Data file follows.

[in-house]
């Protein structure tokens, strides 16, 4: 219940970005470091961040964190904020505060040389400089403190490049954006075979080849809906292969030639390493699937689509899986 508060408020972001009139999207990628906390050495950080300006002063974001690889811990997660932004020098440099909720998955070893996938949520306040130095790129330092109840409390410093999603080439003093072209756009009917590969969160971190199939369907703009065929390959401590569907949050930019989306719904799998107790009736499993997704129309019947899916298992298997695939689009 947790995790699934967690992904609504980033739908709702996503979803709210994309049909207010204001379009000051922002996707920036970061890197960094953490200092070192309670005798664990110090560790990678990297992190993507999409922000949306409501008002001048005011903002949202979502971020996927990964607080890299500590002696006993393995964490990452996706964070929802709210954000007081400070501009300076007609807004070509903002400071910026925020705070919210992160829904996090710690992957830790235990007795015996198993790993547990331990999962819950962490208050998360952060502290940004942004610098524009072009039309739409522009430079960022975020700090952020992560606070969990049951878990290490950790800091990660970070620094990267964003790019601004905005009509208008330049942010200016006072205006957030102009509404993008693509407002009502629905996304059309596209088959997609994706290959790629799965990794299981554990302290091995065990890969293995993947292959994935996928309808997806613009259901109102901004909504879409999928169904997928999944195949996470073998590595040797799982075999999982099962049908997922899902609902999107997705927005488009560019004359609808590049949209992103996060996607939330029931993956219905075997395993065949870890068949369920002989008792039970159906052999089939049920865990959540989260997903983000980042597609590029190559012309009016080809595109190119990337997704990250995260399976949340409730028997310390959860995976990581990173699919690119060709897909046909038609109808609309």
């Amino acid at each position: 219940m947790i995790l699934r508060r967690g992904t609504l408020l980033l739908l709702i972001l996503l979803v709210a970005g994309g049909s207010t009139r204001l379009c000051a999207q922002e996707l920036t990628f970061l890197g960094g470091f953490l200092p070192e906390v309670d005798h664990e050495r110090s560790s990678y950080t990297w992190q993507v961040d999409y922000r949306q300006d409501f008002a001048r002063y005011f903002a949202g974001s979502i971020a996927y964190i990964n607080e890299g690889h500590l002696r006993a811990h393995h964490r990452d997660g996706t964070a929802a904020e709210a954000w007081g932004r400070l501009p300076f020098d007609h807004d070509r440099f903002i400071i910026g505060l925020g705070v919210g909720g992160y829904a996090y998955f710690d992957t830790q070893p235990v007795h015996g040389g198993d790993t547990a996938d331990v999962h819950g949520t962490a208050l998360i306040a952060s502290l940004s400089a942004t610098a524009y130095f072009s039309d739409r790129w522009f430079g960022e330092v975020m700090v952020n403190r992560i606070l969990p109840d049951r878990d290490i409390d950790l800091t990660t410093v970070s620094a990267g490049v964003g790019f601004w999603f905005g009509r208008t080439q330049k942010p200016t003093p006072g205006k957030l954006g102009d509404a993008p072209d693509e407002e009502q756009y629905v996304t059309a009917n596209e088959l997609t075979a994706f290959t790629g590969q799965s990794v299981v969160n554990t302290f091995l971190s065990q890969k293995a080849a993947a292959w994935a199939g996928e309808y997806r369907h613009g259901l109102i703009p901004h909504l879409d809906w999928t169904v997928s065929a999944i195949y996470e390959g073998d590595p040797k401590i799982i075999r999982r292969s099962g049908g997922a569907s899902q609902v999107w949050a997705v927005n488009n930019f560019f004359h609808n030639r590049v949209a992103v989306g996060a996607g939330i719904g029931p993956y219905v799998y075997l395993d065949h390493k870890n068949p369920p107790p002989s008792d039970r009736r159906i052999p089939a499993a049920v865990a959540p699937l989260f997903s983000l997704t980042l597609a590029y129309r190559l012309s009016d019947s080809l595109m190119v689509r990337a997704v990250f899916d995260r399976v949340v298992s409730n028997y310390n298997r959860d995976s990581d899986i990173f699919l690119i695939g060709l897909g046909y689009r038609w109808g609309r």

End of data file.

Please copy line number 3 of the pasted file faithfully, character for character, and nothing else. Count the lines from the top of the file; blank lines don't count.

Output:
């Amino acid at each position: 219940m947790i995790l699934r508060r967690g992904t609504l408020l980033l739908l709702i972001l996503l979803v709210a970005g994309g049909s207010t009139r204001l379009c000051a999207q922002e996707l920036t990628f970061l890197g960094g470091f953490l200092p070192e906390v309670d005798h664990e050495r110090s560790s990678y950080t990297w992190q993507v961040d999409y922000r949306q300006d409501f008002a001048r002063y005011f903002a949202g974001s979502i971020a996927y964190i990964n607080e890299g690889h500590l002696r006993a811990h393995h964490r990452d997660g996706t964070a929802a904020e709210a954000w007081g932004r400070l501009p300076f020098d007609h807004d070509r440099f903002i400071i910026g505060l925020g705070v919210g909720g992160y829904a996090y998955f710690d992957t830790q070893p235990v007795h015996g040389g198993d790993t547990a996938d331990v999962h819950g949520t962490a208050l998360i306040a952060s502290l940004s400089a942004t610098a524009y130095f072009s039309d739409r790129w522009f430079g960022e330092v975020m700090v952020n403190r992560i606070l969990p109840d049951r878990d290490i409390d950790l800091t990660t410093v970070s620094a990267g490049v964003g790019f601004w999603f905005g009509r208008t080439q330049k942010p200016t003093p006072g205006k957030l954006g102009d509404a993008p072209d693509e407002e009502q756009y629905v996304t059309a009917n596209e088959l997609t075979a994706f290959t790629g590969q799965s990794v299981v969160n554990t302290f091995l971190s065990q890969k293995a080849a993947a292959w994935a199939g996928e309808y997806r369907h613009g259901l109102i703009p901004h909504l879409d809906w999928t169904v997928s065929a999944i195949y996470e390959g073998d590595p040797k401590i799982i075999r999982r292969s099962g049908g997922a569907s899902q609902v999107w949050a997705v927005n488009n930019f560019f004359h609808n030639r590049v949209a992103v989306g996060a996607g939330i719904g029931p993956y219905v799998y075997l395993d065949h390493k870890n068949p369920p107790p002989s008792d039970r009736r159906i052999p089939a499993a049920v865990a959540p699937l989260f997903s983000l997704t980042l597609a590029y129309r190559l012309s009016d019947s080809l595109m190119v689509r990337a997704v990250f899916d995260r399976v949340v298992s409730n028997y310390n298997r959860d995976s990581d899986i990173f699919l690119i695939g060709l897909g046909y689009r038609w109808g609309r």